Volume 94, Issue 6
  • ISSN: 0002-9637
  • E-ISSN: 1476-1645



Geographical variations of snake venoms can result in suboptimal effectiveness of Indian antivenoms that are currently used in most South Asian countries. This study investigated the toxicity and neutralization profile of the venom and toxins from Pakistani spectacled cobra, , using VINS polyvalent antivenom (VPAV, India), monovalent antivenom (NKMAV, Thailand), and neuro bivalent antivenom (NBAV, Taiwan). Cation-exchange and reverse-phase high-performance liquid chromatography fractionations followed by toxin identification through liquid chromatography–mass spectrometry (MS)/MS indicated that the venom comprised mainly of postsynaptic neurotoxins (NTXs) (long neurotoxins [LNTXs], 28.3%; short neurotoxins [SNTXs], 8%), cytotoxins (CTXs) (31.2%), and acidic phospholipases A (12.3%). NKMAV is the most effective in neutralizing the lethal effect of the venom (potency = 1.1 mg venom/mL) and its LNTX (potency = 0.5 mg toxin/mL), consistent with the high content of LNTX in venom. VPAV was effective in neutralizing the CTX (potency = 0.4 mg toxin/mL), in agreement with the higher CTX abundance in Indian cobra venom. All the three antivenoms were weak in neutralizing the SNTX (potency = 0.03–0.04 mg toxin/mL), including NBAV that was raised from the SNTX-rich Taiwanese cobra venom. In a challenge-rescue experiment, envenomed mice were prevented from death by a maximal dose of VPAV (intravenous 200 μL) but the recovery from paralysis was slow, indicating the need for higher or repeated doses of VPAV. Our results suggest that optimal neutralization for Pakistani venom may be achieved by improving the formulation of antivenom production to enhance antivenom immunoreactivity against long and SNTXs.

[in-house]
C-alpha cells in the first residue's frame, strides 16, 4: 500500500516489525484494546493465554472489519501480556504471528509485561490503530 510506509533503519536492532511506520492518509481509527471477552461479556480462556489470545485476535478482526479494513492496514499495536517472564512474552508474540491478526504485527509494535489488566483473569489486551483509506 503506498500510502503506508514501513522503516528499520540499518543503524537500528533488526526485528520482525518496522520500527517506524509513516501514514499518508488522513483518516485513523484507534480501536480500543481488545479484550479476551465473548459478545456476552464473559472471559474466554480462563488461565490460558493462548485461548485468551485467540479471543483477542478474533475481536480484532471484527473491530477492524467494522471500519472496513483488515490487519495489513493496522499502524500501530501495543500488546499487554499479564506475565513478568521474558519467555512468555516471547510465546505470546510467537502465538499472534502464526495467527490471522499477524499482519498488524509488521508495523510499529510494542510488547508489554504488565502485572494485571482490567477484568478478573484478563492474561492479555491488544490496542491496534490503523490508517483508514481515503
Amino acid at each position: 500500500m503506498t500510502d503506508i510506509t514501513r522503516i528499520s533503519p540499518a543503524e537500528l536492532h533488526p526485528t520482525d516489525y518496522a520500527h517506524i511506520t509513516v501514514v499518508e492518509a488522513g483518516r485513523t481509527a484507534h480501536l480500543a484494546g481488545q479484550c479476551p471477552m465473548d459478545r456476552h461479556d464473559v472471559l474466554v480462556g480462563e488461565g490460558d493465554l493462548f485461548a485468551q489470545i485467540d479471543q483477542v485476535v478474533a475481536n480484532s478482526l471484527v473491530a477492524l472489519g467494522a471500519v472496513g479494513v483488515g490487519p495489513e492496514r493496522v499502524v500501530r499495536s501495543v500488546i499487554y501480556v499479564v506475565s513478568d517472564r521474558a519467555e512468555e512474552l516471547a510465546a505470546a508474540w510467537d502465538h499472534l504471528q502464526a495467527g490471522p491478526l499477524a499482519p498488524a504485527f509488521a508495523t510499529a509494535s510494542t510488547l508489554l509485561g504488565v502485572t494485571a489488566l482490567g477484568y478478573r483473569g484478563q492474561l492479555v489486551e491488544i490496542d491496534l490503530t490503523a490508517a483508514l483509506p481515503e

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  • Received : 02 Dec 2015
  • Accepted : 13 Jan 2016
  • Published online : 01 Jun 2016

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